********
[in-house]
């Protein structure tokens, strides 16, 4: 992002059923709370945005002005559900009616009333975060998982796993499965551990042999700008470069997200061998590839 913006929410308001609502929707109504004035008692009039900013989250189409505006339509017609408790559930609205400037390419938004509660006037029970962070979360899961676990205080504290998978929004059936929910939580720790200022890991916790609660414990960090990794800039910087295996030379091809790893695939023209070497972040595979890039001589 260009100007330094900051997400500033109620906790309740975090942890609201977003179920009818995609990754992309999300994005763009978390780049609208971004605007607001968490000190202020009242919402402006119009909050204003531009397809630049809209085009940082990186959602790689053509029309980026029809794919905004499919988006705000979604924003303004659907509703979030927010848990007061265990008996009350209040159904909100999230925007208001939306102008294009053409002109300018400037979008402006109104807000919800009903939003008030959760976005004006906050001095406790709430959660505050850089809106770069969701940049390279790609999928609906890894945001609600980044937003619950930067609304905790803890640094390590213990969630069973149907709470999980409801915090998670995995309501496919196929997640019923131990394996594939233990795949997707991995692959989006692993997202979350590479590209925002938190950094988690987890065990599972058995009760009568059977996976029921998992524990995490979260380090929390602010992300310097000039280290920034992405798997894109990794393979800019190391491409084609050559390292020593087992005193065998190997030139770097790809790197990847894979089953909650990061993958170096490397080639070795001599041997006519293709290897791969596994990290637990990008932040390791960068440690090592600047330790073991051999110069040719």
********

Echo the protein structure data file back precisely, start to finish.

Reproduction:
[in-house]
């Protein structure tokens, strides 16, 4: 992002059923709370945005002005559900009616009333975060998982796993499965551990042999700008470069997200061998590839 913006929410308001609502929707109504004035008692009039900013989250189409505006339509017609408790559930609205400037390419938004509660006037029970962070979360899961676990205080504290998978929004059936929910939580720790200022890991916790609660414990960090990794800039910087295996030379091809790893695939023209070497972040595979890039001589 260009100007330094900051997400500033109620906790309740975090942890609201977003179920009818995609990754992309999300994005763009978390780049609208971004605007607001968490000190202020009242919402402006119009909050204003531009397809630049809209085009940082990186959602790689053509029309980026029809794919905004499919988006705000979604924003303004659907509703979030927010848990007061265990008996009350209040159904909100999230925007208001939306102008294009053409002109300018400037979008402006109104807000919800009903939003008030959760976005004006906050001095406790709430959660505050850089809106770069969701940049390279790609999928609906890894945001609600980044937003619950930067609304905790803890640094390590213990969630069973149907709470999980409801915090998670995995309501496919196929997640019923131990394996594939233990795949997707991995692959989006692993997202979350590479590209925002938190950094988690987890065990599972058995009760009568059977996976029921998992524990995490979260380090929390602010992300310097000039280290920034992405798997894109990794393979800019190391491409084609050559390292020593087992005193065998190997030139770097790809790197990847894979089953909650990061993958170096490397080639070795001599041997006519293709290897791969596994990290637990990008932040390791960068440690090592600047330790073991051999110069040719």